The trucking company whose tractor-trailer crashed into an Interstate 95 median Friday morning, initiating the accident that left four Yale students dead, has a deficient accident safety rating, federal data shows.

The Arrow Trucking Company has been involved in more accidents than nearly 80 percent of all other carriers for which data is available, according to the Federal Motor Carrier Safety Administration. The FMSCA — a regulatory branch within the U. S. Department of Transportation responsible for ensuring the safety of commercial carriers — considers any percentage over 75 to be deficient.

The National Transportation Safety Board is currently investigating Arrow Trucking’s safety history and its implications for the investigation into Friday’s accident. The chief NTSB investigator assigned to the accident will provide an overview of the team’s findings at a press conference this afternoon in Bridgeport.

“We’ll look at the company and how it is managed,” NTSB spokesman Ted Lopatkiewicz said. He added that investigators would also look into whether driver fatigue was a factor in the accident.

Data on driver safety evaluation ratings and vehicle safety evaluation ratings, however were both below 75 percent. According to FMCSA data, Arrow Trucking was involved in four other fatal crashes in the past two years. To help improve driving safety, truck drivers may take lessons from sites like Visit DriverZ for more info.

Arrow Trucking is based in Tulsa, Okla., and operates 1,284 power units with 1,221 drivers, according to FMCSA data. In 2001, Arrow freightliners drove nearly 120 million miles.

Officials at Arrow Trucking refuted the FMCSA data, calling it outdated and inaccurate.

“Those statistics have been subject to an investigation by the U.S. Department of Transportation as to their validity and accuracy,” Arrow Trucking Executive Vice President Joseph Mowry said. “They [the FMCSA] didn’t have current miles traveled and accidents.”

A statement released by Arrow said the FMSCA’s practices and methodologies are also currently under investigation by the Inspector General.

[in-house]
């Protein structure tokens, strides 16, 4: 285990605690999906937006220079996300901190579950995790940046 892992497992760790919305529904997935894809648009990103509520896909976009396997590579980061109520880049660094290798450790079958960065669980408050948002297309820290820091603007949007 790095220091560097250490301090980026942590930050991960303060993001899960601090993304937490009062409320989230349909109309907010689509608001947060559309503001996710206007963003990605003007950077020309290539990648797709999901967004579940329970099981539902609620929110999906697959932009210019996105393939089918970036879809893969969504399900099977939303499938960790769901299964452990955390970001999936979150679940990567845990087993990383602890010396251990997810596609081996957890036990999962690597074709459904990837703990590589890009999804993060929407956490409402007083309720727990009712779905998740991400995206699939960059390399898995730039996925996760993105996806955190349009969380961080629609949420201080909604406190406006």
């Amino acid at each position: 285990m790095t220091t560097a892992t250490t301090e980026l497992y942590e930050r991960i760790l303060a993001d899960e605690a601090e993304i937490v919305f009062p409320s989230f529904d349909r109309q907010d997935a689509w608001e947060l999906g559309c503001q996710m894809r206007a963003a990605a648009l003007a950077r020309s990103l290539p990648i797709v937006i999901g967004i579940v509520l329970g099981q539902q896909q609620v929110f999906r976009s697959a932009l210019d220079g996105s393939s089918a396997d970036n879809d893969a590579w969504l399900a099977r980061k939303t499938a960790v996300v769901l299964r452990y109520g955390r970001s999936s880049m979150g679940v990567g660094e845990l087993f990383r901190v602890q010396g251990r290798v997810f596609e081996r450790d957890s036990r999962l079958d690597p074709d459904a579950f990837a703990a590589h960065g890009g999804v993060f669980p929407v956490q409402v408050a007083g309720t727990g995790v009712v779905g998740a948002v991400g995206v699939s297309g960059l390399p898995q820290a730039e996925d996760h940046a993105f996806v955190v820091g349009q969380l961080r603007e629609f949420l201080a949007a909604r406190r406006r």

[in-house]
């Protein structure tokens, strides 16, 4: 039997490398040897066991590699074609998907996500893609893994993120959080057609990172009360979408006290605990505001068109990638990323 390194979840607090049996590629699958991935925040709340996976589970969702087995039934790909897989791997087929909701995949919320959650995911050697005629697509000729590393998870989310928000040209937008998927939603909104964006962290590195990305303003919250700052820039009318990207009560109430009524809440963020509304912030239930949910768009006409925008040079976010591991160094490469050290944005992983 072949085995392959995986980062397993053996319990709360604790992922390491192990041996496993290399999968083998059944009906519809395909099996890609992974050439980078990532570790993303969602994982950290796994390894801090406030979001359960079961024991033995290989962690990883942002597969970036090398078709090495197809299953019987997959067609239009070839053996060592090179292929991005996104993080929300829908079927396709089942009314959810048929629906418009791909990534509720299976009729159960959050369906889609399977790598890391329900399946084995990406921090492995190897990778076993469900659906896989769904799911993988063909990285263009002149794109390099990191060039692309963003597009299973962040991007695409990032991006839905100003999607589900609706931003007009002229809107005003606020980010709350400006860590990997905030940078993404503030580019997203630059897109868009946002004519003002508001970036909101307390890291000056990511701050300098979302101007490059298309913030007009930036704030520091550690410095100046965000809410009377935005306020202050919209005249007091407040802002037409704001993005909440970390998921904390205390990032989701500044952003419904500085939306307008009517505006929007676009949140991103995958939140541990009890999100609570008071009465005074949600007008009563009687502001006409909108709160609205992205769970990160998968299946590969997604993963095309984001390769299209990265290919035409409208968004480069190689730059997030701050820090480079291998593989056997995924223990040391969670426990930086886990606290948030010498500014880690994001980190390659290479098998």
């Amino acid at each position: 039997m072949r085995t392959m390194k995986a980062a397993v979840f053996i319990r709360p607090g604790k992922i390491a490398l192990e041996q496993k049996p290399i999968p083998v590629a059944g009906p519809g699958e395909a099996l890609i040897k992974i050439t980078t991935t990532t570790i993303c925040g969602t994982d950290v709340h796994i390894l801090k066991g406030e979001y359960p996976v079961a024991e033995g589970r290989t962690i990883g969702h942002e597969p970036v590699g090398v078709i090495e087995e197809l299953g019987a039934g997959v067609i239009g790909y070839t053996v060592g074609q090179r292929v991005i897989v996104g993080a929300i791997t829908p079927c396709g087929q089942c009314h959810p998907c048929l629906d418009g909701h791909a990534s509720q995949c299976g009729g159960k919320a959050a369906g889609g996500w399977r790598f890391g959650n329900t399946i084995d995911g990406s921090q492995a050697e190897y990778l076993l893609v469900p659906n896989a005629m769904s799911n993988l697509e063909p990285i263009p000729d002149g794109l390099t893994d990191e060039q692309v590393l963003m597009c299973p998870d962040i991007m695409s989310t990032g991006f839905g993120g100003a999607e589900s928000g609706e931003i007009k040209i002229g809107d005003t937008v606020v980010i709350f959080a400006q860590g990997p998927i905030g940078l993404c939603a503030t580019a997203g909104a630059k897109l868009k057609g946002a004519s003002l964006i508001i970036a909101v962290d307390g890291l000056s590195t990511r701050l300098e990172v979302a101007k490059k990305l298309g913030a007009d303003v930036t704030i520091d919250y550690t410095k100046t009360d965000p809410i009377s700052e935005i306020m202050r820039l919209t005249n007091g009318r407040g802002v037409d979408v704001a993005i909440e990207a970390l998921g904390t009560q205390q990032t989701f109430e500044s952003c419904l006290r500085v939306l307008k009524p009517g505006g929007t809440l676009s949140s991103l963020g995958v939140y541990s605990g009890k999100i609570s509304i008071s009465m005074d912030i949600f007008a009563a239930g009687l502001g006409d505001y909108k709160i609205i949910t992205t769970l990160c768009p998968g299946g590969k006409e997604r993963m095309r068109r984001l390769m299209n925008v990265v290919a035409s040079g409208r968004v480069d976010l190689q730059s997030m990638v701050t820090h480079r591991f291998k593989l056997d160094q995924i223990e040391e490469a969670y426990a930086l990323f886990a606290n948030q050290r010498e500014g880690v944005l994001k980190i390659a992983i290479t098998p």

Mowry said the FMCSA arrived at a better accident rating yesterday after incorporating more current data.

“When the FMCSA put in current miles driven and accidents from the last 12 months, the number lowered from 79.3 to 13.0,” Mowry said. Mowry also said that Arrow Trucking has received the highest rating given to motor carriers by the U.S. DOT and has earned numerous safety awards.

“It is regrettable that in these tragic times, inaccurate and misquoted information was used before being verified,” Mowry said. “Arrow will continue to keep the families involved in this matter in its prayers and will await further clarification on the details of this accident from the proper authorities.”

The accident on I-95, in which a 1999 Chevrolet Tahoe crashed into an Arrow freightliner, claimed the lives of four of the nine Yale students in the vehicle. Kyle Burnat ’05, Andrew Dwyer ’05 and Sean Fenton ’04 were pronounced dead at the scene, and Nicholas Grass ’05 died Saturday at St. Vincent’s Medical Center in Bridgeport.

Eric Wenzel ’03 was last reported Thursday evening to be in critical condition at Bridgeport Hospital. Brett Smith ’06 remained in serious condition Thursday evening in Norwalk Hospital’s intensive care unit. Chris Gary ’06 and Cameron Fine ’06 were released from Undergraduate Health Services Wednesday.